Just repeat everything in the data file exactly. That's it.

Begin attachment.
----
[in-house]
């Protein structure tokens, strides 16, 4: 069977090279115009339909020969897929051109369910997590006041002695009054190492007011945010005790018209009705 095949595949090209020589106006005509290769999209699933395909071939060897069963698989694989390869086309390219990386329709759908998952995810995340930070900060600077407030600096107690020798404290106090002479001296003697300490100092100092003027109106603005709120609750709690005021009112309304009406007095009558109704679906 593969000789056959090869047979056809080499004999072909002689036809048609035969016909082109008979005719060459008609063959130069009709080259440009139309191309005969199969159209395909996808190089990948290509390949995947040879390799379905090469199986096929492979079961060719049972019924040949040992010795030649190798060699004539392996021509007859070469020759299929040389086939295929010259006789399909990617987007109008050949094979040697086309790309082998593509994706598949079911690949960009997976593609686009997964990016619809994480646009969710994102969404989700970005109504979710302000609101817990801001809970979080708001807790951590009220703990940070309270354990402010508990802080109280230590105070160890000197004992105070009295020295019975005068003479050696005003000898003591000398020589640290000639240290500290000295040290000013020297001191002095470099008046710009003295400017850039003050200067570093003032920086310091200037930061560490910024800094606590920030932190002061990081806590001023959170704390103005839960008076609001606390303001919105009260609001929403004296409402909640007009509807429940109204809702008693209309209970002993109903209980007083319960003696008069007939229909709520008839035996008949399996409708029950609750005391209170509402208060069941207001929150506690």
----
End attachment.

[in-house]
């Protein structure tokens, strides 16, 4: 069977090279115009339909020969897929051109369910997590006041002695009054190492007011945010005790018209009705 095949595949090209020589106006005509290769999209699933395909071939060897069963698989694989390869086309390219990386329709759908998952995810995340930070900060600077407030600096107690020798404290106090002479001296003697300490100092100092003027109106603005709120609750709690005021009112309304009406007095009558109704679906 593969000789056959090869047979056809080499004999072909002689036809048609035969016909082109008979005719060459008609063959130069009709080259440009139309191309005969199969159209395909996808190089990948290509390949995947040879390799379905090469199986096929492979079961060719049972019924040949040992010795030649190798060699004539392996021509007859070469020759299929040389086939295929010259006789399909990617987007109008050949094979040697086309790309082998593509994706598949079911690949960009997976593609686009997964990016619809994480646009969710994102969404989700970005109504979710302000609101817990801001809970979080708001807790951590009220703990940070309270354990402010508990802080109280230590105070160890000197004992105070009295020295019975005068003479050696005003000898003591000398020589640290000639240290500290000295040290000013020297001191002095470099008046710009003295400017850039003050200067570093003032920086310091200037930061560490910024800094606590920030932190002061990081806590001023959170704390103005839960008076609001606390303001919105009260609001929403004296409402909640007009509807429940109204809702008693209309209970002993109903209980007083319960003696008069007939229909709520008839035996008949399996409708029950609750005391209170509402208060069941207001929150506690």